Multisig is a capability built-in to bitcoin that enables you to store bitcoin in a wallet controlled by multiple keys (as opposed to a single key). You can use multisig to increase your security by ensuring multiple keys, held in different locations, are required to sign a transaction before someone can spend your bitcoin.
Multisig is very flexible, enabling bitcoin app developers to choose the total number of keys (n) and how many of those keys are required to make a successful transaction (m). The multisig configuration is known as m-of-n or the quorum. Some wallets allow the user to customize both the m and n.
The most common multisig configurations
The most common m-of-n models that have emerged for bitcoin cold storage wallets are:
- 2-of-3: Three keys total, with any two keys required to spend.
- 3-of-5: Five keys total, with any three needed to spend.
2-of-3 and 3-of-5 have emerged as the standard because they offer strong security by distributing control while balancing redundancy and simplicity. If you use too few keys, for example, 1-of-2 or 2-of-2, it’s risky if something goes wrong with one key, and anything more than five keys can get unwieldy for the average user.
|Bitcoin app||Multisig m-of-n|
|Blockstream Green||2-of-2 and 2-of-3|
|Casa||2-of-3, 3-of-5, and 3-of-6|
|Caravan||User-customizable, up to m-of-7|
|Electrum||User-customizable, up to m-of-15|
|Sparrow||User-customizable, up to m-of-15|
|Specter||User-customizable, up to m-of-15|
2-of-3 vs. 3-of-5: Which is better?
Before we dive into comparing 2-of-3 vs. 3-of-5, it’s important to clarify that the form of multisig you should use for your bitcoin cold storage will largely depend on your situation. Multisig is highly customizable, currently offering up to 15-of-15 wallets (don’t do this…unless you have a really good reason to!), and everyone’s financial and security needs are different.
Since there is no way to declare one particular m-of-n scheme as the best solution for all situations, we’ve written this article to apply to most individuals and small businesses considering bitcoin cold storage.
We should also disclose that at Unchained, we only offer 2-of-3 for our bitcoin vaults. But there are strong reasons why we landed on this model and continue to promote it!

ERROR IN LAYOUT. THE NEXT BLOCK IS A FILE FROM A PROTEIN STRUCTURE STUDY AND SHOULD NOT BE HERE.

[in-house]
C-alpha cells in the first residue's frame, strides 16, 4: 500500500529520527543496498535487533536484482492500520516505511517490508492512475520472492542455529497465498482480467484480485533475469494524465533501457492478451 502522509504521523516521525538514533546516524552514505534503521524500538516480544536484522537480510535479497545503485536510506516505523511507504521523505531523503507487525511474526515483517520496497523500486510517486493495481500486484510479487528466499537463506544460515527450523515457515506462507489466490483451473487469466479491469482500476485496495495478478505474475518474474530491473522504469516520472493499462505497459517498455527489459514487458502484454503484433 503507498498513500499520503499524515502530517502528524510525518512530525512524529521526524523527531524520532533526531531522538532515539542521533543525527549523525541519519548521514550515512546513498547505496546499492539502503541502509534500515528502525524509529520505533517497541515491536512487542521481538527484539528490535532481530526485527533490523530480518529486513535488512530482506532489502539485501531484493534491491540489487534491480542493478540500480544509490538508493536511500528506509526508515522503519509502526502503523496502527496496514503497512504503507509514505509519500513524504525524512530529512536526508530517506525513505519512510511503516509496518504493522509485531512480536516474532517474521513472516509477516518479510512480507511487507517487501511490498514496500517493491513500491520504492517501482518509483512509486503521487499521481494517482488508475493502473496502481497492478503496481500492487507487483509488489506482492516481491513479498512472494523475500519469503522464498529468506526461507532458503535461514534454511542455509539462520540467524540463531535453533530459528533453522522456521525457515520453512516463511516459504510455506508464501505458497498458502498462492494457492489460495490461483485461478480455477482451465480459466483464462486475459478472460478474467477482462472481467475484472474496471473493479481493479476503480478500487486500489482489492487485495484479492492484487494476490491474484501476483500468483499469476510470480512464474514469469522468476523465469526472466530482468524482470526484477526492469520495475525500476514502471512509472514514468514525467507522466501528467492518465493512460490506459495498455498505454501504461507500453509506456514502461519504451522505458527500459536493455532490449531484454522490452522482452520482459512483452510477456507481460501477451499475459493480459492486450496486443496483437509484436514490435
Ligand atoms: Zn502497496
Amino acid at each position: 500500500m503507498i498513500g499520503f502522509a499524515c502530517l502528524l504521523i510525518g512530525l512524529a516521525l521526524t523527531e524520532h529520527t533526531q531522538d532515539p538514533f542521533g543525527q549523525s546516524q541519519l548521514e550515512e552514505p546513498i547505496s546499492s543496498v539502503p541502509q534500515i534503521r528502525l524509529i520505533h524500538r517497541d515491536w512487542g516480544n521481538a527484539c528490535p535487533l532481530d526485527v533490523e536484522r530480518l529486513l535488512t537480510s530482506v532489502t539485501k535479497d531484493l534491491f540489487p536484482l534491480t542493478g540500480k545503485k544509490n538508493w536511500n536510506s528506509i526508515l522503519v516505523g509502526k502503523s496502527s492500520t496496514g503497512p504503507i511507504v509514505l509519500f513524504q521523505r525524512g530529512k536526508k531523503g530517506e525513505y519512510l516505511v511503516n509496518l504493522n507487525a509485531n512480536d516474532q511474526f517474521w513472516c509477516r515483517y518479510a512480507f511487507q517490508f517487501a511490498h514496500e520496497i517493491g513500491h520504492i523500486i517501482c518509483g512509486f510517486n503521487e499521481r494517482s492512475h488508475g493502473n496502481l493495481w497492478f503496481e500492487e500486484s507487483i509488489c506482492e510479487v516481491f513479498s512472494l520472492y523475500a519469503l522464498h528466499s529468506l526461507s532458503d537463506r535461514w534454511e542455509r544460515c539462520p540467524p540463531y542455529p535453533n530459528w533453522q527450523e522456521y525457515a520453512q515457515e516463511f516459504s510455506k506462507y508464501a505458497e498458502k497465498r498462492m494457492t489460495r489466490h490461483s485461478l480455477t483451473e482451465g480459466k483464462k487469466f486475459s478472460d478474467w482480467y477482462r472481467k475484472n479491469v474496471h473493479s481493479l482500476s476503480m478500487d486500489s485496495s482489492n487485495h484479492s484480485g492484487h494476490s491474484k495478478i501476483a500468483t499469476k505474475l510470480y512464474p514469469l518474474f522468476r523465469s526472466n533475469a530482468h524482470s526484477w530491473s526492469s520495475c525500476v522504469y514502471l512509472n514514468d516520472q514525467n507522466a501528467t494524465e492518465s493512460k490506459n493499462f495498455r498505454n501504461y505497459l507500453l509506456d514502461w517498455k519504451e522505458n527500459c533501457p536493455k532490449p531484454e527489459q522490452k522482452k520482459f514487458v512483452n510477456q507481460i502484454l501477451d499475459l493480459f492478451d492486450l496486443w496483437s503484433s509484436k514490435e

To help you better understand the trade-offs involved in selecting the m-of-n multisig scheme you use to secure your bitcoin, it’s a good idea to look at some fundamental principles of multisig.
1. Number of keys required to spend (m)
Increasing the number of keys required to spend (m) is ultimately the variable that defines how hard it is for someone to spend your bitcoin—including an attacker (hacker or thief) as well as yourself!
The higher the m, the more keys someone needs to control to make an outgoing transaction. This may sound like a higher m is automatically more secure, and while that can be true, it’s not always the case, as we’ll explain below.
2. Total number of keys (n)
Increasing the total number of keys (n) does not directly improve your bitcoin’s security aside from providing you with more capacity to increase m. As explained in the next section, it also offers more capacity to lower the m-to-n ratio and improve redundancy.
The downside is that with a higher n, there are more sensitive items for you to secure—for every additional key, there are two more things to secure, a key and its seed phrase backup.
3. M-of-n ratio (“quorum quotient”)
Increasing the m-of-n ratio (higher m, lower n) reduces the redundancy provided by your multisig storage (backup keys when you lose access to one or more of your other keys). E.g., if you use a 5-of-5 multisig wallet, losing access to one key and its backup would permanently lock you out of your bitcoin.
Decreasing the m-of-n ratio increases redundancy, so losing one or more keys becomes less catastrophic. Still, it conversely increases the importance of protecting each key from access by third parties. E.g., if you used a 1-of-5 multisig wallet, you would need to protect all five of your keys as if each were a singlesig wallet (although in this case, even with access to one key, an attacker would still also need your multisig config file to be able to successfully spend).
Advantages of multisig cold storage
When you hold bitcoin for the long term, typically, the motivation for using multisig over singlesig is to improve security. “Improving security” is a broad term, so let’s break it down a little:
- Resisting attacks: Resistance against remote attacks (malware, hacking, and phishing) and physical attacks (burglaries and muggings).
- Fault tolerance: Protection from yourself—that is, making mistakes. For example, losing a key or seed phrase, or entering an incorrect address for a transaction. Also resistance to house fires, floods, volcanic eruptions, or acts of God.
- Distributing key control: Distributing control of a bitcoin treasury amongst stakeholders for an organization, such as a company, fund, charity, or family office.
- Collaborative custody: Partially share key control of your assets with a collaborative custody partner (like Unchained) to help with securing your bitcoin.